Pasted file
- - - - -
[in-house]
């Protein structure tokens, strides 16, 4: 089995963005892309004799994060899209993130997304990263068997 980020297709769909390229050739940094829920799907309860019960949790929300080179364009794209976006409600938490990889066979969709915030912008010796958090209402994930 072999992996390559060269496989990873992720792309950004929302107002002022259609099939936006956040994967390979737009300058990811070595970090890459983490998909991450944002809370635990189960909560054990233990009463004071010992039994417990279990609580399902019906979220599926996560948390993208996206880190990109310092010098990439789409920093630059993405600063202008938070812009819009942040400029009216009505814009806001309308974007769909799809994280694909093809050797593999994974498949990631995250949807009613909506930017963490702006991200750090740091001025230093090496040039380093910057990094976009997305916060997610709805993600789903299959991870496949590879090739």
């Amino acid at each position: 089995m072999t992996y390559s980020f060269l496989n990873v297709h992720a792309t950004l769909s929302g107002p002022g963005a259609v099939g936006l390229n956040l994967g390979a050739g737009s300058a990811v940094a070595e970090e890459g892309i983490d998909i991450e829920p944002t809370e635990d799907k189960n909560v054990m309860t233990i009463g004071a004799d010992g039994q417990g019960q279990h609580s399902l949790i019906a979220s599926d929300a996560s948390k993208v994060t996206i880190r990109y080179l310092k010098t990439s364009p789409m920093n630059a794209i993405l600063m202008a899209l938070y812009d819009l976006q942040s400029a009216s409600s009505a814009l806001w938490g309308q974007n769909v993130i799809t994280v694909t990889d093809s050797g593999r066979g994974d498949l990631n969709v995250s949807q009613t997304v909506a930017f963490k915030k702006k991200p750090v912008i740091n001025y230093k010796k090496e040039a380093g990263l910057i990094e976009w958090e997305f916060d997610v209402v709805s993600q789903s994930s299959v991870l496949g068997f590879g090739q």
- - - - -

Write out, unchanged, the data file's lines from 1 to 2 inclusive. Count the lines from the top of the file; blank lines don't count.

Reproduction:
[in-house]
């Protein structure tokens, strides 16, 4: 089995963005892309004799994060899209993130997304990263068997 980020297709769909390229050739940094829920799907309860019960949790929300080179364009794209976006409600938490990889066979969709915030912008010796958090209402994930 072999992996390559060269496989990873992720792309950004929302107002002022259609099939936006956040994967390979737009300058990811070595970090890459983490998909991450944002809370635990189960909560054990233990009463004071010992039994417990279990609580399902019906979220599926996560948390993208996206880190990109310092010098990439789409920093630059993405600063202008938070812009819009942040400029009216009505814009806001309308974007769909799809994280694909093809050797593999994974498949990631995250949807009613909506930017963490702006991200750090740091001025230093090496040039380093910057990094976009997305916060997610709805993600789903299959991870496949590879090739």